JOHN CALVIN: We are subject to the men that rule over us, but subject only in the Lord. If they command any thing against Him, let us not pay the least regard to it, nor be moved by all the dignity which they possess as magistrates.

JOHN GILL: Subjection to the civil magistrates designs and includes all duties relative to them; such as showing them respect, honour, and reverence suitable to their stations; speaking well of them, and their administration; using them with candour, not bearing hard upon them for little matters, and allowing for ignorance of the secret springs of many of their actions and conduct, which if known might greatly justify them; wishing well to them, and praying constantly, earnestly, and heartily for them; observing their laws and injunctions; obeying their lawful commands, which do not contradict the laws of God, nature, and right reason; and paying them their just dues and lawful tribute, to support them in their office and dignity.

RICHARD STEELE (1629-1692): Be conscientiously cautious of busying yourself with the affairs of state. Many indulge themselves in great impertinency in this respect; that affect to have a profound knowledge of politics; to be acquainted with private negotiations, and the secret springs of action; to which are often added rash censures of what they do not understand. They can find some fault in every measure of their governors; can tell to whose ignorance or unfaithfulness every disappointment was owing; or to gratify whose pride or revenge this or that step was taken, or law made. By this means they not only discover great folly, but divert others from their proper business.

MARTYN LLOYD-JONES (1899-1981): And any attempt to equate the teaching of the New Testament with either of the political parties, or any other conceivable party, is to do violence to the teaching of the Scripture.

ANDREW FULLER (1754-1815): The great point with Christians should be, an attachment to government, as government, irrespective of the party which administers it; for this is right, and would tend more than any thing to promote the kingdom of Christ. We are not called to yield up our consciences in religious matters, nor to approve of what is wrong in those which are civil; but we are not at liberty to deal in acrimony and evil-speaking…On this principle it is probable the apostle enjoined obedience to the powers that were, even during the reign of Nero.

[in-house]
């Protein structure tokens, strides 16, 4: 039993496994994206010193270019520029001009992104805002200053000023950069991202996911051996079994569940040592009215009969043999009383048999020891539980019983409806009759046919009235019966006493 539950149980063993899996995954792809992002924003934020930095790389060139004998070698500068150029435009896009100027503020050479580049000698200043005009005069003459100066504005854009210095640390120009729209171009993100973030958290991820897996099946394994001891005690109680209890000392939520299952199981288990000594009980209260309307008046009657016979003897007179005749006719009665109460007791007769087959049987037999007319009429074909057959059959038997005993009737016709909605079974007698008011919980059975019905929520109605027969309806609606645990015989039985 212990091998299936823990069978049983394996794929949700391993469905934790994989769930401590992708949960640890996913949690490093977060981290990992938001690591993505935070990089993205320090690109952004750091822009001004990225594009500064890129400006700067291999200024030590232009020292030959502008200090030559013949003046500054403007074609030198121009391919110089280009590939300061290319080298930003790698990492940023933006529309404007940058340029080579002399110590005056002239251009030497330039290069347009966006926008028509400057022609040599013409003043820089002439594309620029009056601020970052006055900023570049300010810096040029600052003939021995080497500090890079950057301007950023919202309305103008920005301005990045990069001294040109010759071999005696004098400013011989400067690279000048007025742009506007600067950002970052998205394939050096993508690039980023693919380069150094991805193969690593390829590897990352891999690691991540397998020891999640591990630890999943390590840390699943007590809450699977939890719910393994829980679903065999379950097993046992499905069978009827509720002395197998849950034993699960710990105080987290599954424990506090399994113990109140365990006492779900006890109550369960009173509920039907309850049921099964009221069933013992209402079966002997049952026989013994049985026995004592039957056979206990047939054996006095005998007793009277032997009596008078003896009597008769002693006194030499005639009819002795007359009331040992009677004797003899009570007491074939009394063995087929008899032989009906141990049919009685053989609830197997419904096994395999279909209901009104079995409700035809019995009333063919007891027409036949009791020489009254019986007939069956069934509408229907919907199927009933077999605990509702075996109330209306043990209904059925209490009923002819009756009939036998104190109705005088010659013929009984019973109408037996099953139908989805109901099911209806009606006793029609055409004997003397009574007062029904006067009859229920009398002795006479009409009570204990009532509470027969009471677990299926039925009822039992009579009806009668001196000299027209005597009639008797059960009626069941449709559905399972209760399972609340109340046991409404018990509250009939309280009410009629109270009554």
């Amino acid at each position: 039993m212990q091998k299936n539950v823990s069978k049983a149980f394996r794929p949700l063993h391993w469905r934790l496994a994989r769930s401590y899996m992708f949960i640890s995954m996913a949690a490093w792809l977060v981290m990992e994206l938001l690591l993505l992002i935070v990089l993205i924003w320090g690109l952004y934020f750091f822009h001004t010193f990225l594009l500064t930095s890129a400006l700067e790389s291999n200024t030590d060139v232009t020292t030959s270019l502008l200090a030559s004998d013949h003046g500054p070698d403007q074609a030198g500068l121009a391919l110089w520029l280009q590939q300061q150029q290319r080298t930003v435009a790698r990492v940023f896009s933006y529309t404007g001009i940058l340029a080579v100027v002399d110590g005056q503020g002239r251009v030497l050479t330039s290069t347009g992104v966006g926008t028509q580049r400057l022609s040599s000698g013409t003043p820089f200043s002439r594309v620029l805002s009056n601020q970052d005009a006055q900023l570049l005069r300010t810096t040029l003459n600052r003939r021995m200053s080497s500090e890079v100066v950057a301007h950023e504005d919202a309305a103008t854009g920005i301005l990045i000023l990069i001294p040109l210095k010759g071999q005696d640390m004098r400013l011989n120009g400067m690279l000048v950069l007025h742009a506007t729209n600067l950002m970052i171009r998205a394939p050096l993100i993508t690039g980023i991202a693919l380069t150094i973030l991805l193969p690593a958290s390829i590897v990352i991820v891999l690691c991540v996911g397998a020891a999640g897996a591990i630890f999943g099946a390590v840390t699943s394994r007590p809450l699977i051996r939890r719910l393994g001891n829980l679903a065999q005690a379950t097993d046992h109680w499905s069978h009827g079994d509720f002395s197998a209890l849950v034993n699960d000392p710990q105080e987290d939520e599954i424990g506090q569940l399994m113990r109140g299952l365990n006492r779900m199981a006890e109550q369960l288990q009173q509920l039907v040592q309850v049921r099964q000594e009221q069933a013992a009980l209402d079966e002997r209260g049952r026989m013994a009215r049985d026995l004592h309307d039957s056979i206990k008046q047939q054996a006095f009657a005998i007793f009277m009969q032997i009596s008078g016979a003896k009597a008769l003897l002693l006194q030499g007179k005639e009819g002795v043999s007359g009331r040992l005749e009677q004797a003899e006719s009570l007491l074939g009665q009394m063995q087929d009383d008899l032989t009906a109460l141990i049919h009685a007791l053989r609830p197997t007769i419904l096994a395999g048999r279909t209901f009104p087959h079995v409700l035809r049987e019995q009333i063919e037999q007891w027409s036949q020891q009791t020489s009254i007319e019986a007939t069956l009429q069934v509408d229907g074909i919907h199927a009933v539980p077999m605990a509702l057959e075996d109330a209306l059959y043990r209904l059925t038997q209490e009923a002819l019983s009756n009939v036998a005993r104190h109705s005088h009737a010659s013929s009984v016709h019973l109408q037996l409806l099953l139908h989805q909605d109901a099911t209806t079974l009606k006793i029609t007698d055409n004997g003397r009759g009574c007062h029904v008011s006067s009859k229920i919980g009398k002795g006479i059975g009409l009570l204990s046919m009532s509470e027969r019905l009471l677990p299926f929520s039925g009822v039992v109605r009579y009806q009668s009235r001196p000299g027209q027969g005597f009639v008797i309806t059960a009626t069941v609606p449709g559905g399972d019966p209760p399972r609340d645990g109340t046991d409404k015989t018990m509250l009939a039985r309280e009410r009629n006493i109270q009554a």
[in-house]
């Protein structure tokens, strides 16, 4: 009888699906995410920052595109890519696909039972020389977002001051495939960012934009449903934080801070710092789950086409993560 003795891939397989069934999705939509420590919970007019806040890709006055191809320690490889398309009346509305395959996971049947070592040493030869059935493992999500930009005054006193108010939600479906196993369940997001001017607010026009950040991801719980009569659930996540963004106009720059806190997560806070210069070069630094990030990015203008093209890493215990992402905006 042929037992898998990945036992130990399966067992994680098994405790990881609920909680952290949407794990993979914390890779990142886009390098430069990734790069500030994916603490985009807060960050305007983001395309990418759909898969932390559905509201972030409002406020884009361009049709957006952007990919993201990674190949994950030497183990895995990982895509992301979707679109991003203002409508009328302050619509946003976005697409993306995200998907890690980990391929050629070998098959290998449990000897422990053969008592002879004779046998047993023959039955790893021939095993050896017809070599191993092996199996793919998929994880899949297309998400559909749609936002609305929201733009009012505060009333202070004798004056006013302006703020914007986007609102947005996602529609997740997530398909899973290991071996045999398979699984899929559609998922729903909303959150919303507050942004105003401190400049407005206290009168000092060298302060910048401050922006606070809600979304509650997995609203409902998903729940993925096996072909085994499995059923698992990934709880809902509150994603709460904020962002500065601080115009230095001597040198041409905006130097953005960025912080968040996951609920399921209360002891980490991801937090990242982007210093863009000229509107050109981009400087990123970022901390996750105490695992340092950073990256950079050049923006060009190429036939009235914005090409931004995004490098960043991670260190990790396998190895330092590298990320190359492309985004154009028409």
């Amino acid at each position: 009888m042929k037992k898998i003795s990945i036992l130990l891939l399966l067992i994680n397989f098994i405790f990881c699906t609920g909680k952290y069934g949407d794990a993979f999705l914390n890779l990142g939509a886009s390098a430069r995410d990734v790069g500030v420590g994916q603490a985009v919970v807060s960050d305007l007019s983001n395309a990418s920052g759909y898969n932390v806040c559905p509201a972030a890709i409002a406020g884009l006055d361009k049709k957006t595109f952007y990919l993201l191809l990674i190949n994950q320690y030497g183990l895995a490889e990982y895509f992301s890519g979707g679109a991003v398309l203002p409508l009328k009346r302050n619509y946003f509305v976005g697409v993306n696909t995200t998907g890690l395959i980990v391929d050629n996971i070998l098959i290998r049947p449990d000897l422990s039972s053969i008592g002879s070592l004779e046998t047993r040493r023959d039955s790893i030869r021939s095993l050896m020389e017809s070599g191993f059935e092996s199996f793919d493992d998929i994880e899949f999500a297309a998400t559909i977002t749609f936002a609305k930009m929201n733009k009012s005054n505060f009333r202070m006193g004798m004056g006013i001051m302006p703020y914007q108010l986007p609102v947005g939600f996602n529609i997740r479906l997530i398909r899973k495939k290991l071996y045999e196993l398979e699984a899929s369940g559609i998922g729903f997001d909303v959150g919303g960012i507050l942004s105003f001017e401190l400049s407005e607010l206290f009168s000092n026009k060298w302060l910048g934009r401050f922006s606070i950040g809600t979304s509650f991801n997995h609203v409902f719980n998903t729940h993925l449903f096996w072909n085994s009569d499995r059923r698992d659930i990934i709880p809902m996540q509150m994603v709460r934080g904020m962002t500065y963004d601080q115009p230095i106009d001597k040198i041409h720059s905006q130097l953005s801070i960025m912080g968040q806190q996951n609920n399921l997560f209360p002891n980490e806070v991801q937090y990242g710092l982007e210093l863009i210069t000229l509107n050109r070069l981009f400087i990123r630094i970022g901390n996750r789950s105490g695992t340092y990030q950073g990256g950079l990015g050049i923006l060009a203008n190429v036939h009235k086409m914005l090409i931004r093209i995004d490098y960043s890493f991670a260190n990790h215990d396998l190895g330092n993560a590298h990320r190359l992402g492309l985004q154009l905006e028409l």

H. A. IRONSIDE (1876-1951): Christians are to be examples to others of subjection to the government. When difficulties arise and differences come up that divide people and set one group against another, we should be characterized by quiet, restful confidence in God as we refer these things to Him in prayer.

RICHARD STEELE: Let no pretense how pious soever, nor any prospect how specious soever, nor any pressure how great soever, prevail with you to disturb the public peace, to dishonour your rules, or embark in any design unjustifiable by the laws you are to be governed by…Let God alone to rule the world; let the lawful magistrates alone to rule His subjects; and let it be your business cheerfully to obey, or quietly to suffer. If ye be reproached for the name of Christ, happy are ye―but let none of you suffer as an evil doer, or as a busy body in other men’s matters, I Peter 4:14,15.